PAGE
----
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05/21/2010

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Adamronich

What do you think about it shifting the balance of power from distributors to producers? If broadband connectivity at fast enough speeds exists (which is what killed earlier iterations), and if video online is optimized for a tv screen at 1080p HD, will everyone be in the content creation game? Watching the conference the NBA stood out as an example. Why would they need TNT or NBC? They could shoot, house, charge and own the whole process. The lean back feature from Youtube and "channel you" really struck me as well. Looks like the idea of viewable "channels" just went near infinite.

Lots of questions. Could a company like Kraft now challenge The Food Network? Could Sony reinvent music television? With this outlook why is Dish Network involved? I understand Best Buy, they can sell tvs and stream content. What will this do to the value of old content rights? Did the idea of product placement just go nuclear? Or did powerful, iconic, social brands just have their brand equity increase 2x....so many questions. Thanks for the real estate to think out loud.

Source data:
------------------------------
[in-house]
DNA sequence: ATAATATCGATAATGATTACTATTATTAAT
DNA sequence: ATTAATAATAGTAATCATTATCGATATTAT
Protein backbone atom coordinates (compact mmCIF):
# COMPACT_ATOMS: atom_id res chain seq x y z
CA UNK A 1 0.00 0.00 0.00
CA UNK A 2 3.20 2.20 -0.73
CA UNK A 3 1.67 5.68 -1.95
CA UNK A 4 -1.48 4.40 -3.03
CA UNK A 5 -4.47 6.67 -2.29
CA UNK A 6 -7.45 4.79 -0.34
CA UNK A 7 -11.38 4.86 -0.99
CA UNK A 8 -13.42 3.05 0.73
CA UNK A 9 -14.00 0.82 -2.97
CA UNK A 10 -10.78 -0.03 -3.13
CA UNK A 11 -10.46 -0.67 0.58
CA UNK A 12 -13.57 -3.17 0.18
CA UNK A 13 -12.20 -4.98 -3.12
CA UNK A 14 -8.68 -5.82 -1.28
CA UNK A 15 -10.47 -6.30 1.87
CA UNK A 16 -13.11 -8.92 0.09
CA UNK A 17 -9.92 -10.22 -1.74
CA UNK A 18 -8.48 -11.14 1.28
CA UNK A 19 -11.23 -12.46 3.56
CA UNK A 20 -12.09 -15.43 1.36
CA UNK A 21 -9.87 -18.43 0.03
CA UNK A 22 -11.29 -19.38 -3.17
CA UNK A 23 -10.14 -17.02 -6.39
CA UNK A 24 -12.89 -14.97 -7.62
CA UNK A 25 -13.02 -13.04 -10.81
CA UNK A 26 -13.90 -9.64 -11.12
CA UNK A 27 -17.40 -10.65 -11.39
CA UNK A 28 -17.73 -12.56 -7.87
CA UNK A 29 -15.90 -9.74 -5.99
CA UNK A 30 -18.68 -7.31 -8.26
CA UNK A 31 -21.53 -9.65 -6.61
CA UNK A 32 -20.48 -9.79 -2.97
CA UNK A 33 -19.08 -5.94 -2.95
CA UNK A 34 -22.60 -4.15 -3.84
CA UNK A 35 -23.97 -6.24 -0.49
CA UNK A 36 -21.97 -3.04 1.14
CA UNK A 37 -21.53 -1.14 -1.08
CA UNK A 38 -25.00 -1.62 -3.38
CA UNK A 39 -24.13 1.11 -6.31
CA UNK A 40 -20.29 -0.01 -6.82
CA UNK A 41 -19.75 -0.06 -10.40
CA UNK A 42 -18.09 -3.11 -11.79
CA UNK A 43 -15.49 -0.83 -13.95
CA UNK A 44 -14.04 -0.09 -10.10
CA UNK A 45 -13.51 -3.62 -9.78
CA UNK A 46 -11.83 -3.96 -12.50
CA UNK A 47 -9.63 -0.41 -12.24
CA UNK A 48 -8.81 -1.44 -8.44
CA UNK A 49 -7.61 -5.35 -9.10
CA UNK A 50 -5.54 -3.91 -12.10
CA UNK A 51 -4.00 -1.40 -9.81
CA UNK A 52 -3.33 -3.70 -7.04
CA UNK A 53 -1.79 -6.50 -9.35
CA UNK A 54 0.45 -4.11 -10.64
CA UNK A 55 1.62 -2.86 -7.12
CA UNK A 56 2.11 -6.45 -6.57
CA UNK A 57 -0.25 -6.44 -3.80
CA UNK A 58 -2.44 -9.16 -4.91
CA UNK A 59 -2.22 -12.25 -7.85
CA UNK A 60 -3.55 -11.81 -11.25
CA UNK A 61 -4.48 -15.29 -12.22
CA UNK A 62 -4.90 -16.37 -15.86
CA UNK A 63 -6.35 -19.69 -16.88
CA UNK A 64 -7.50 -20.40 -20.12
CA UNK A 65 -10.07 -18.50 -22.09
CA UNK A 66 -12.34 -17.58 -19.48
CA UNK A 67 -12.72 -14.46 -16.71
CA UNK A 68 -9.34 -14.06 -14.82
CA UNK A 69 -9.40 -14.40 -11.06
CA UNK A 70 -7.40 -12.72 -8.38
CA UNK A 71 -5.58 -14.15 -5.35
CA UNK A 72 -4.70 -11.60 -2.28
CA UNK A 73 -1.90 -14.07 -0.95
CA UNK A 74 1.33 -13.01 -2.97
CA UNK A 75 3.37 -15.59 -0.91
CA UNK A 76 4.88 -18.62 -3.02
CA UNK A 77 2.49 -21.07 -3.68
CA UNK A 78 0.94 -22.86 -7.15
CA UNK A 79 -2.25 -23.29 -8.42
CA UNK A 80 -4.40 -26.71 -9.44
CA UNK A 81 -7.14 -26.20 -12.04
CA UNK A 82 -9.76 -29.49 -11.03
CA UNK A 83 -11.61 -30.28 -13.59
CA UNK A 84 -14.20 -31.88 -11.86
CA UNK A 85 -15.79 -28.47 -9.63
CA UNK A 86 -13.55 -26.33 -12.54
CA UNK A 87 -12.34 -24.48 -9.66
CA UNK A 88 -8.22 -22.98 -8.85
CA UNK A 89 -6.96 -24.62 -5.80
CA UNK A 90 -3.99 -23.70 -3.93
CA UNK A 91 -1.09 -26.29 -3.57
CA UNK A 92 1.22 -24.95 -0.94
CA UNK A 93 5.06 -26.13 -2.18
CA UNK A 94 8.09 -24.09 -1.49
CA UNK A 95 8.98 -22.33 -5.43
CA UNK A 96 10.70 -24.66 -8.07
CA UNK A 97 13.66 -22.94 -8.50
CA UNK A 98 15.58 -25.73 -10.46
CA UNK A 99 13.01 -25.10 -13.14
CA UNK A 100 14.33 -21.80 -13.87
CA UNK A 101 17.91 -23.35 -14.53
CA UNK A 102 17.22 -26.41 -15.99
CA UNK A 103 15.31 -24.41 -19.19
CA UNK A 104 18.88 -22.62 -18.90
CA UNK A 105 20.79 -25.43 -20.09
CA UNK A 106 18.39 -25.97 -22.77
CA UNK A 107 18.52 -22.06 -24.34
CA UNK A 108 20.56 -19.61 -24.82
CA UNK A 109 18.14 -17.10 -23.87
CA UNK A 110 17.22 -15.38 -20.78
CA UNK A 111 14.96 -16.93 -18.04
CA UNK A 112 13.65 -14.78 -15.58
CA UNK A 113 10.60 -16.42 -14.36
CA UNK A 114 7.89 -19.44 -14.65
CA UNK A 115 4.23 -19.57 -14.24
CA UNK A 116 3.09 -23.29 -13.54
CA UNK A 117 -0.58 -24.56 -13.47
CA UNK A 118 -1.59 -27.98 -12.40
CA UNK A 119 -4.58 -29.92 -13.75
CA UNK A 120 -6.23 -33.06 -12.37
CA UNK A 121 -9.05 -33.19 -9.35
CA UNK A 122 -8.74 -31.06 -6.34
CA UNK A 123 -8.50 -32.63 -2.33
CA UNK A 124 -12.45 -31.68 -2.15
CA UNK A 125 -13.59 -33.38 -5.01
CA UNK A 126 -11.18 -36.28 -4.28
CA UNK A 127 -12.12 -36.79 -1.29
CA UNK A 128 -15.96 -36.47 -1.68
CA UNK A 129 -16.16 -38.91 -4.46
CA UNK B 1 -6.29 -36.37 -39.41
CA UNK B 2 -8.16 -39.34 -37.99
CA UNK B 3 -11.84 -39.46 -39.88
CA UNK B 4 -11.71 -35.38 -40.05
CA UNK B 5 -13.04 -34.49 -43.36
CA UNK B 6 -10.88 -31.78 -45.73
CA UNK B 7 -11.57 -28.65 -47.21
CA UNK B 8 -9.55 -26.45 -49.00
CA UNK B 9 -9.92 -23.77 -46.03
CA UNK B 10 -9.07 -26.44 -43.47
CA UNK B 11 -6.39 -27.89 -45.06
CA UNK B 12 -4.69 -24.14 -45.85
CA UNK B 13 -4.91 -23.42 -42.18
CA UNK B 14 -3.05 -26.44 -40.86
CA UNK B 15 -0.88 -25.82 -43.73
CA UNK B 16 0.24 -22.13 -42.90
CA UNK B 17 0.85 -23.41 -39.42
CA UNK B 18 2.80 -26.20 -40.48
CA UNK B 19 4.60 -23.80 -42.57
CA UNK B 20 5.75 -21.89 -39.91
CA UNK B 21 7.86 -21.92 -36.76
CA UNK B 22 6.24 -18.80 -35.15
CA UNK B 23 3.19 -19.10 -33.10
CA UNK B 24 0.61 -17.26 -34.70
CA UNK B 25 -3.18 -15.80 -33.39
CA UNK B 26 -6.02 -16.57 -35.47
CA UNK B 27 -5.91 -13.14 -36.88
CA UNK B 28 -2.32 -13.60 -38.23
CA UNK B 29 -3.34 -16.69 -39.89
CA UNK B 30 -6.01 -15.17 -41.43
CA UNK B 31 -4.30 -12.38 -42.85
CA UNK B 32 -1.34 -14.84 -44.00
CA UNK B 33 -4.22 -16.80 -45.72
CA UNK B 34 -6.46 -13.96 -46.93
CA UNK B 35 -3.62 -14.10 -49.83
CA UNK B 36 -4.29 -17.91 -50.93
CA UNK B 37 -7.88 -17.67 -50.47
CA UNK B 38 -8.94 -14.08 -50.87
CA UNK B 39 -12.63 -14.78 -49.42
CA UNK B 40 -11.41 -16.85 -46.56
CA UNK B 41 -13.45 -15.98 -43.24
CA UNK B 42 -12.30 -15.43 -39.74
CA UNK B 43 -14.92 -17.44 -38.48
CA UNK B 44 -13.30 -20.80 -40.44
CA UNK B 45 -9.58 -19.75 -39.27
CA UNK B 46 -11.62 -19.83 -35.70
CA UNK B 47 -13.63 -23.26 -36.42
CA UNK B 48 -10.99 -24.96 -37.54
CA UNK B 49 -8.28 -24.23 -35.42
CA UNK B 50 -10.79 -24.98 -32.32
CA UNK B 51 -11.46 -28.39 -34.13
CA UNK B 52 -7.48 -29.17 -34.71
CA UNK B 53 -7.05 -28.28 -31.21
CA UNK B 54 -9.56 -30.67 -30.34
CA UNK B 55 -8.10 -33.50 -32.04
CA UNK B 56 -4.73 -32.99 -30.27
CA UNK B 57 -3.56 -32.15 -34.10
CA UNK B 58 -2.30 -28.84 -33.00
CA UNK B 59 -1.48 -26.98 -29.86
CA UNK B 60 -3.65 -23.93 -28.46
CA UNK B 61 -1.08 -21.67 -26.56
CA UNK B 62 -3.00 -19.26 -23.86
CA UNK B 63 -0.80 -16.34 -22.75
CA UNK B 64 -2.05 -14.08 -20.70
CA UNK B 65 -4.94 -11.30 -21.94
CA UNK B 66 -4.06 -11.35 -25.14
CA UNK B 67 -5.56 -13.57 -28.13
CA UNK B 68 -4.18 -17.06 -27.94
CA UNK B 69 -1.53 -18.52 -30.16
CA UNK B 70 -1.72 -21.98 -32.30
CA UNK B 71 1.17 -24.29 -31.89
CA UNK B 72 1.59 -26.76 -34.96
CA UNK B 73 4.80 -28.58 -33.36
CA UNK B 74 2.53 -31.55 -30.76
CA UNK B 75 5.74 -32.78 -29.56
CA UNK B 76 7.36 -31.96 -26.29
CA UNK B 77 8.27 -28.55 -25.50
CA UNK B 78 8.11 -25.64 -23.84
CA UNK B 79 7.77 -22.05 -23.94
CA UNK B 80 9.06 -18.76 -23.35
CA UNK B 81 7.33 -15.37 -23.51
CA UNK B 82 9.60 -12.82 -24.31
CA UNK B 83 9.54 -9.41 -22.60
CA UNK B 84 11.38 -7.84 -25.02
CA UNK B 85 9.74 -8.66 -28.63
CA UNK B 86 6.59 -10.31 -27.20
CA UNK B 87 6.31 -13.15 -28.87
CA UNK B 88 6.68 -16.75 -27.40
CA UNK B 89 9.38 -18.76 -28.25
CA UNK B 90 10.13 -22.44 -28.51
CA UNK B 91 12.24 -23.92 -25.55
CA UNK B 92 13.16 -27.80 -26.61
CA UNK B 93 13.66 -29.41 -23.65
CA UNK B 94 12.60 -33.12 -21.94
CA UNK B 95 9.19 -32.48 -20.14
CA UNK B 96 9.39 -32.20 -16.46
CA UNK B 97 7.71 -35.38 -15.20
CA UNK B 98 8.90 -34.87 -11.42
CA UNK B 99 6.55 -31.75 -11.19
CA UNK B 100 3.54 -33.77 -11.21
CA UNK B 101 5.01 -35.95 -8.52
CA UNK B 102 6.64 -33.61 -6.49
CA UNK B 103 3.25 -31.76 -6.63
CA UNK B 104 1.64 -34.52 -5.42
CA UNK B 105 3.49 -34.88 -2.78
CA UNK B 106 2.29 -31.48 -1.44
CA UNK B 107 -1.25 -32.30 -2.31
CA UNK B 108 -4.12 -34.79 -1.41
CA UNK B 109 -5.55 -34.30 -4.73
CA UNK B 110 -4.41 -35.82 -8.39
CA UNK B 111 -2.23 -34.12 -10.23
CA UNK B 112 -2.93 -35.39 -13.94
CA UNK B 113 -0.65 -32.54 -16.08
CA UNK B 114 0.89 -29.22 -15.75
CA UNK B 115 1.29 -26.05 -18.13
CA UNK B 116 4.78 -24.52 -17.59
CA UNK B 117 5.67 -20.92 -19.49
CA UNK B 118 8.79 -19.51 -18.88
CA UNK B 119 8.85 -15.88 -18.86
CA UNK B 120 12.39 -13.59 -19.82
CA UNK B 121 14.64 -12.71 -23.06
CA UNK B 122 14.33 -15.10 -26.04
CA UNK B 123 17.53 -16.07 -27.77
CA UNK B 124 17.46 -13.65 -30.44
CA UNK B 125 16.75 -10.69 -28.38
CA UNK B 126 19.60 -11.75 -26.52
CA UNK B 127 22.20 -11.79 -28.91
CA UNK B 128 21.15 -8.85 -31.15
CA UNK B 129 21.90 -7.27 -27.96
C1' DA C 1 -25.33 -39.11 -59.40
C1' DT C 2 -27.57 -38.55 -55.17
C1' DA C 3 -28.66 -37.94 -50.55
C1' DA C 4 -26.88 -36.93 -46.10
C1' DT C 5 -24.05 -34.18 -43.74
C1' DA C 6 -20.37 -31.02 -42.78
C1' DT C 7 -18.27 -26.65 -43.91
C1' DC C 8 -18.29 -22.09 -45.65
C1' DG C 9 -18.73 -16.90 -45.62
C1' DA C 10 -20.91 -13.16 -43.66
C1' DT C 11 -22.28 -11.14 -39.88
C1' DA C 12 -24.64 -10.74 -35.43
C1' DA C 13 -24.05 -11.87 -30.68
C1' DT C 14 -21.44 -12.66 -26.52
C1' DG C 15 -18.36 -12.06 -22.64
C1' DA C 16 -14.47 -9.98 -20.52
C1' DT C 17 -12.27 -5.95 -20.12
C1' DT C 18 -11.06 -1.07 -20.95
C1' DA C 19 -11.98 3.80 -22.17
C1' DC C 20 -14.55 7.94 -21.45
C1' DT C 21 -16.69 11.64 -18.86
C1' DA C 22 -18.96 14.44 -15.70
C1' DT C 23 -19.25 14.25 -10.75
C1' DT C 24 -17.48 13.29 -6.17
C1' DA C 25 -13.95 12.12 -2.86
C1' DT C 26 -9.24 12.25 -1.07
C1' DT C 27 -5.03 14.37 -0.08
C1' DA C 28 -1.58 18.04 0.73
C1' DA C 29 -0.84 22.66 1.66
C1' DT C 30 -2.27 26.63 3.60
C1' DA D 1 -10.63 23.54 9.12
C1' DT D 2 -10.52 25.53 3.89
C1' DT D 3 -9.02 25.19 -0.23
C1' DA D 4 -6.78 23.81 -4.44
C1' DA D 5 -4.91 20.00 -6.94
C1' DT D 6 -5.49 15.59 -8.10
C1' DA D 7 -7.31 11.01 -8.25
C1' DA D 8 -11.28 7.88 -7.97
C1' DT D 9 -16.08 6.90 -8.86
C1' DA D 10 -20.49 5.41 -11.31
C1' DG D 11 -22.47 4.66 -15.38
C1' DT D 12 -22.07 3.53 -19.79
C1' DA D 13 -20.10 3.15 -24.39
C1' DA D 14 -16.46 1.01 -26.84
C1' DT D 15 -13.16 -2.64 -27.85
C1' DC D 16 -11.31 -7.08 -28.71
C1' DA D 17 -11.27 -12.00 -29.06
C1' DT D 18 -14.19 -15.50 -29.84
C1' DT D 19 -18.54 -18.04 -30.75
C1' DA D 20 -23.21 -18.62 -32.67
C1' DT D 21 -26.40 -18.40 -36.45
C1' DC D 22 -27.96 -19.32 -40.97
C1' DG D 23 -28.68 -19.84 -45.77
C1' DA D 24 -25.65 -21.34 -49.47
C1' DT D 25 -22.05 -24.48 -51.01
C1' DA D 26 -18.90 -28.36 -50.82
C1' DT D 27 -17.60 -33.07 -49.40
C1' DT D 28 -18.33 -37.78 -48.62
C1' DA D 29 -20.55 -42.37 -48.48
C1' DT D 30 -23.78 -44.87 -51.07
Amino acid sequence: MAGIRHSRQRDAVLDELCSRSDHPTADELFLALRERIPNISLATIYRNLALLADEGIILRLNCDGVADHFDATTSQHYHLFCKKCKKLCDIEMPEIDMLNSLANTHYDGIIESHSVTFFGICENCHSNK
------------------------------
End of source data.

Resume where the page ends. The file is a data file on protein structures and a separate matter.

Griffin Farley

I think you bring up some really great questions. I don't see a brand like Kraft or General Mills getting into content creation quickly but I could see some interesting things from a brand like Virgin or Smirnoff? If you have a brand that can get away with producing HBO or better content they will have an audience that seeks them out. Sprint and Suave had a good thing going with "In the Motherhood" and Gieco had a good thing going with the "Cavemen" but the networks screwed it up when they took them to prime time. The networks have lost their way and brands/agencies are better content producers (which is an odd thing for me to say).

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